I don’t know if you have read the book of Esther recently, but we have been walking in it for a number of weeks and it is a stellar walk.
Therein we find that although God is not mentioned, not one time, God is there. Again and again — in a king’s sleepless night (ch 6), in the words of Haman’s family rightly predicting his downfall (ch 6), in a poor girl-become-queen’s decisions (ch 4,5,6,7), in stifling arrogance (ch 1,2, 7 & 8), in the defeat of enemies (ch 9), in ongoing celebrations (ch 9 and 10) — God worked, God moved, as “no one could stand against them,” and as the Jewish defenders “took no plunder” God was there in ways unseen and yet visible.
Sometimes in our daily lives we can be unclear on God’s action, and like the Jews in the story we need to learn what it might look like to stand “in the presence of enemies,” to stand “for our struggle is not against flesh and blood” (eg: people) but against powers and principalities (Ephesians 6). Thus saying, the largest battles may well be interior.
Saying that I realize that many of our cultural battles seem to involve people — but even shooters have hearts that have been injured, maligned, hurt, neglected and they are people motivated by interior hurts. Their interior battles get manifested in horrific ways. This is not to lessen the losses, whatsoever– pain is pain. And this area of gun violence needs a separate post, but still, if the interior battles could be fought, if the heart could be reached, it would change the actions.
All of us have experienced: Prayers that remain unanswered as we have been praying them, situations unchanged, hurts unabated. This book is one place we can see again on display this very basic fact that God is at work and keeps His promises even when we cannot see God at work. In this book, God is fighting on behalf of a people behind the scenes in ways that leave us staggered and amazed. This is how God works, oftentimes, behind the scenes. Sometimes we don’t “see” God at work, yet that doesn’t mean God is absent. It might just mean we are looking in the wrong direction.
I have seen this in healing prayer so many times.
There comes a time when I am walking someone back into a specific, hurtful memory when I will ask them to “look for Jesus in the memory,” and I often have to remind them, “you might need to turn around.”
I’ll never forget one woman who gasped when she beheld Jesus behind her. All through the years, she had believed God had abandoned her in her pain, at that moment, when her dad was there, below her on the stairwell, yelling at her, full throttle, but there was Jesus behind her.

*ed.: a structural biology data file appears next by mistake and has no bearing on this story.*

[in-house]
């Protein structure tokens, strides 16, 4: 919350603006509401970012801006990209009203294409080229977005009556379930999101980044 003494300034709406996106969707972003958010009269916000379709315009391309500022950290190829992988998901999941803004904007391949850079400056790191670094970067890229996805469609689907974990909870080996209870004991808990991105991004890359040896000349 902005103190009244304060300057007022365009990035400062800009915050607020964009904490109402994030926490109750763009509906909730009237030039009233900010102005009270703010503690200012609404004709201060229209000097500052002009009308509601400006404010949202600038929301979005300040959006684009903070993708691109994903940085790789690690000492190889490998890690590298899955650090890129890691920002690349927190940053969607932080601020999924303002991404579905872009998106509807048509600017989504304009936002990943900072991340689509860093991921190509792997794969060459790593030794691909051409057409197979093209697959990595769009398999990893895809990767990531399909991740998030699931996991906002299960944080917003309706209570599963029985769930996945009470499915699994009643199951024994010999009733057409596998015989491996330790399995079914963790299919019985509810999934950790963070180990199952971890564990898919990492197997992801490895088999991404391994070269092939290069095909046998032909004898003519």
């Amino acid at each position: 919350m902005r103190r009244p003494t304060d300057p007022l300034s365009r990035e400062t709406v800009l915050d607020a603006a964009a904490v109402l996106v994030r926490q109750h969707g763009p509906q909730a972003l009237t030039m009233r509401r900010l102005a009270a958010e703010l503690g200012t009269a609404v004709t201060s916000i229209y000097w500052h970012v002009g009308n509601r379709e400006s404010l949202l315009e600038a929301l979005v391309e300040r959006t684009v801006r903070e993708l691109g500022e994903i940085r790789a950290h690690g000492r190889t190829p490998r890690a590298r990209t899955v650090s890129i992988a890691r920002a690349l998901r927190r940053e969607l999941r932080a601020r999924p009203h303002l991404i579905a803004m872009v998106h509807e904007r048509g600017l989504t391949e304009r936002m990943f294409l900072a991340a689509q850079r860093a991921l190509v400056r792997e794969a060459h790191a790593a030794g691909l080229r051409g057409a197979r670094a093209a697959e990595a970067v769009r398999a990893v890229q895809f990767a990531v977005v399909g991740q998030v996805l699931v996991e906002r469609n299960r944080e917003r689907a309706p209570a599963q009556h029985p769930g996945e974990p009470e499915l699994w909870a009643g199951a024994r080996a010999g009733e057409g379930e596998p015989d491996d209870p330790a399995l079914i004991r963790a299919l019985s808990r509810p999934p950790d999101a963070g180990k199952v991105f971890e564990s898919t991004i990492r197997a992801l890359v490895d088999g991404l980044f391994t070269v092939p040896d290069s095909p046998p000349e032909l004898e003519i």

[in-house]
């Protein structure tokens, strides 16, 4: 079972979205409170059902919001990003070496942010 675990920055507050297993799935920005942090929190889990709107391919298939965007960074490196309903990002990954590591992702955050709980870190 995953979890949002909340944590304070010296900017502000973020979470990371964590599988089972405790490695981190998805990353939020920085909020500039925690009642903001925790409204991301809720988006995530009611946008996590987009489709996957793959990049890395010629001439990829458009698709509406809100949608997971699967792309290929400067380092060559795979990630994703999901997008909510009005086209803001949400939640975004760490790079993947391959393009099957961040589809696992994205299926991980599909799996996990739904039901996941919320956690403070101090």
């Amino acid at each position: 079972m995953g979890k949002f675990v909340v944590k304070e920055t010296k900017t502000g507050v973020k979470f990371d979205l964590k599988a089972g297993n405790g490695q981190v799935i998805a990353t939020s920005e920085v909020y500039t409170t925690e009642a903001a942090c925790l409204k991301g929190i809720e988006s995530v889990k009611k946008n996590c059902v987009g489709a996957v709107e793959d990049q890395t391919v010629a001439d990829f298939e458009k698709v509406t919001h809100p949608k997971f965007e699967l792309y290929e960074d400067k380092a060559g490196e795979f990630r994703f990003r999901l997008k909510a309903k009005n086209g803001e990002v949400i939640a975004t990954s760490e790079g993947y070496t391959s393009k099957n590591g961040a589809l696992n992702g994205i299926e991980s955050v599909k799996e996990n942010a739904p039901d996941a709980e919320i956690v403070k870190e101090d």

She gasped, tears came to her eyes, and we walked through the new story, looking to what Jesus was doing, and listening to what he was speaking to her heart. Suddenly the painful occurrence shifted, the blackness removed, and with the memory changed, it altered her future. Seeing Jesus was there made all the difference.
In your life, friend, no matter what you might be encountering, I can promise that Jesus is there, at work, wooing you to Himself even in the midst of circumstances that remain unaltered. Don’t stare at circumstances, or at the pain that is unrelenting, instead gaze at Jesus, look to the One who has not left you alone in that place, that valley. He is with you. I know it.
The book of Esther makes this testimony as well. Although God’s name is never mentioned, not once, God is at work. He is fulfilling the prophecy given to the Prophet Zechariah (2:8) in which God promised not to leave unpunished anyone who wronged the Jewish people who are the “apple of His eye.”
Whatever has held us in bondage, wherever we are in exile, even there, God will move and act as well. This is not the promise that everything will be easy in life, nope. Jesus never said that. Indeed, Jesus promised that “in this world, you will have trouble,” (John 16:33), using the word for tribulation or persecution! But Jesus promised never to leave or forsake you and me (Hebrews 13:5). He promised to be with us always, even to the end of the age (Matthew 20:28). He promised that He would use everything, even the hardest things for the good of you and me both (Romans 8:28). Yep, that’s you.
When tough things are happening — and we live in times when there are many tough things — turn toward Him not away from Him and look, look, look for what God is doing.
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You have a way of jogging my memory with your blogs! I loved your “Esther” meditation which brought a hymn to mind. It had more verses in the original, but here are four of them.
1 Workman of God! O lose not heart, but learn what God is like; And, in the darkest battlefield, thou shalt know where to strike.
2 Ah! God is other than we think; His ways are far above The heights of reason, and are reached Only by childlike love.
3 He hides Himself so wondrously, as thought there were no God; He is least seen when all the powers of ill are most abroad.
4 Thrice blest is he to whom is given the instinct that can tell That God is on the field when He is most invisible.
I seem to be enjoying much leisure these days: few appointments, but they will doubtless increase in September! I trust that you are finding space for some leisure too.
Much love, as ever,
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I love how hymnody flows from you! What words!!!